The global phenomenon that is tiny houses has caught the business savvy interest of many a folk across North America. So much so Maggie Daniels quit her portfolio management job to work on a startup she hopes will capitalize on this multi-million dollar industry.
Jump right into the interview:
The Airbnb for tiny homes and property renting, Try it Tiny connects tiny home and vacant land owners with people looking to rent them out in the United States.What started out as needing a tiny house to tend to her seasonal livestock while she rented out her own property, turned into one of Daniel’s true passions and a flourishing business.
“They tiny house movement has been a big thing for a while now, stating originally when settlers claimed land across the continent, living in nothing larger than 400 sq ft. and having the ability to move around whenever they please,” Maggie says.
Going tiny happens for two reasons: 1) financial flexibility and 2) geographic mobility. While buying a tiny house achieves the need to have an affordable place to live, people often don’t have a spot to put their tiny home, nor are they interested in purchasing a bunch of land, which ends up being counterintuitive to living a minimal live.
Peer-to-peer borrowing, lending and renting has also fuelled this market. Over the years the sharing economy has boomed, seeing site after site pop up being the next “Airbnb” of “fill in the blank.”
Tiny homes range from 100-400 sq.ft. and some of the homes on Try it Tiny are remarkable and well equipped ranging from classic farm houses to chic modern homes to Airstreams. Land rental’s are typically on farms and we found some as inexpensive as $10 per night to rent, which is quite remarkable considering even the most lack-lustre of campgrounds are well over $25 per night.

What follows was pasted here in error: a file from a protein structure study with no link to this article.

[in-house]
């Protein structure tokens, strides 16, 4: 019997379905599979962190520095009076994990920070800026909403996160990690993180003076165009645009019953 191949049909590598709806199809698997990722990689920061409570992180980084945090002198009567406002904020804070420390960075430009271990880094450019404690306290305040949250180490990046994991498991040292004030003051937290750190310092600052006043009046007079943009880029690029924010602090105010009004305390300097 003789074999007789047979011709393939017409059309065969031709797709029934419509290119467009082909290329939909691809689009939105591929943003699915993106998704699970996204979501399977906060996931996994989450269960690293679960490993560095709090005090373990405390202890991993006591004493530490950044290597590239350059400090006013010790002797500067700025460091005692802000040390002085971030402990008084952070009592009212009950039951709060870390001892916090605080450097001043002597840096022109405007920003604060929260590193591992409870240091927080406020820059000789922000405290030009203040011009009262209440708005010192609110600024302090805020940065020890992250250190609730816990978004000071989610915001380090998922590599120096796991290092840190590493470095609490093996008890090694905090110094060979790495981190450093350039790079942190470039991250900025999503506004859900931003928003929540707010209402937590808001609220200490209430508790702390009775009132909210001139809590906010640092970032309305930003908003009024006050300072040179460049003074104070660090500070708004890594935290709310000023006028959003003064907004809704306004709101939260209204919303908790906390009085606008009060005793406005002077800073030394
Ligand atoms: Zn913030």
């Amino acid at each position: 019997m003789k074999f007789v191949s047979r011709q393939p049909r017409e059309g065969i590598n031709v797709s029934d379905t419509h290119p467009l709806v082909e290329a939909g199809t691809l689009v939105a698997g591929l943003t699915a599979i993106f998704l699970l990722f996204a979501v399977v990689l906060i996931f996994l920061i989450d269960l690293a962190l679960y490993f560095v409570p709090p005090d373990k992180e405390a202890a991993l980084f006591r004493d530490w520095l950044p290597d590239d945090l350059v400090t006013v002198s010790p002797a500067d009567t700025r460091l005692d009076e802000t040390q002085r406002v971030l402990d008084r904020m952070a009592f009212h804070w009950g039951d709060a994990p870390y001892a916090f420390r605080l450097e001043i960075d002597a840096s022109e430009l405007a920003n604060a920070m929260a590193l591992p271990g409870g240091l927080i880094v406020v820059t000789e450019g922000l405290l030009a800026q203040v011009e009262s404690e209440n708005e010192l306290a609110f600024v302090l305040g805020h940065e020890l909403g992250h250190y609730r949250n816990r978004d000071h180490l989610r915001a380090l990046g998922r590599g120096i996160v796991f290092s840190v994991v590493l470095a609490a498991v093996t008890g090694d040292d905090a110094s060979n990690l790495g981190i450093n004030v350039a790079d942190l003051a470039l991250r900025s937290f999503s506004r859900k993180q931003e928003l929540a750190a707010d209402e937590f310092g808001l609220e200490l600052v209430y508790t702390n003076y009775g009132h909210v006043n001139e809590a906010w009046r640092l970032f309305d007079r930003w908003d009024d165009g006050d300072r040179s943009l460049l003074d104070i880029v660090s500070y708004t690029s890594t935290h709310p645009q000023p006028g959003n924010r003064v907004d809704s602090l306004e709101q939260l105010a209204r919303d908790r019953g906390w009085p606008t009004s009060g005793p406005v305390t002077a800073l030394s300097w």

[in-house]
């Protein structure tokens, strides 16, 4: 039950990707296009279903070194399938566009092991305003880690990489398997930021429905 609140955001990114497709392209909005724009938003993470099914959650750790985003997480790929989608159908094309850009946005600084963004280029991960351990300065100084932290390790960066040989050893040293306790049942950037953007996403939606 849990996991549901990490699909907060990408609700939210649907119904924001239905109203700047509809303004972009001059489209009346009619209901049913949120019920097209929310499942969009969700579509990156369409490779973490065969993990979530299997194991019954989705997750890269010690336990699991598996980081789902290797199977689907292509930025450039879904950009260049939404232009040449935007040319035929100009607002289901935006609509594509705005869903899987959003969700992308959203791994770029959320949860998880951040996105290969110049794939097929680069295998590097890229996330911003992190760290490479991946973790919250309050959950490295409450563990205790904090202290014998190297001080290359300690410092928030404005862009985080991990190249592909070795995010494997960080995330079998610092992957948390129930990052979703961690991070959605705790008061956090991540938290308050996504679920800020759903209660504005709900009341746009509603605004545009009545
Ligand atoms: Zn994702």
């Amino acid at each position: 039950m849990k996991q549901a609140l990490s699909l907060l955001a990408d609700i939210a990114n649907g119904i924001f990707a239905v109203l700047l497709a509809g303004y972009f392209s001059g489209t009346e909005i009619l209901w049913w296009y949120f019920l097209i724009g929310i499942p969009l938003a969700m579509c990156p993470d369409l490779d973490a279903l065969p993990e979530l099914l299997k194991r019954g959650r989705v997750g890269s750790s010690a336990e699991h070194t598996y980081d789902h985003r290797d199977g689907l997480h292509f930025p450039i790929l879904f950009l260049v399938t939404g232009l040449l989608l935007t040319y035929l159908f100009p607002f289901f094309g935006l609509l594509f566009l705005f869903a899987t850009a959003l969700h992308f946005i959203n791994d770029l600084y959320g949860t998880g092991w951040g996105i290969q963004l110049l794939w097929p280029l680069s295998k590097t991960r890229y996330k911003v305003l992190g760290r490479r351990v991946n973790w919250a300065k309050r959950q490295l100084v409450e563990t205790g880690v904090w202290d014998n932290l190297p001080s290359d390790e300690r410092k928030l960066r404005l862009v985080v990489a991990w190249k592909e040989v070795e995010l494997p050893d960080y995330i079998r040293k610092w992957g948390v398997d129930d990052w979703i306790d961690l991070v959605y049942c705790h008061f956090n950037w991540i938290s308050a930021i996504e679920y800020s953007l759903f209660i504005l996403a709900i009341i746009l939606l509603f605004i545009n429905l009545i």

What’s interesting and more and more appealing is this alternative stay servicing, allowing campers the choice between a campground, private piece of land or something even more extravagant such as a winery, farm, luscious orchard or near beachfront property.
We are thrilled to see this becoming more popular as tastes for travel change over time and RVers continually look for unique and secluded spots to set up camp.
Try it Tiny is US based with, at the time, 500 listings in over 40 stats including Hawaii. Daniels is particularly excited to build the community of home-owners and land-owners, and visit the first 100 listings within the first year, a daunting task if you ask us.
On the admin side of things, the platform is free for any host to sign up and create a listing but there is a 9.5% service fee charged to the guest, which is how Try it Tiny makes their money, and not an unreasonable ask. Most tiny homes come equipped with a bedroom, living room, kitchen and bathroom; just enough space to really enjoy a weekend or week away from the every day hustle and bustle of your hometown life.
In our podcast, which you’ll find below, we explore how and why Daniels started Try it Tiny, the tiny house movement, and keys to being a good host and good guests. She reveals some of her favourite homes so far and the new “dream it tiny” design resource, which is now live on the website. We can certainly see this taking off in the near future. Keep in mind this was recorded about 6 months ago and some some of the events Daniels mentions have already happened. Enjoy!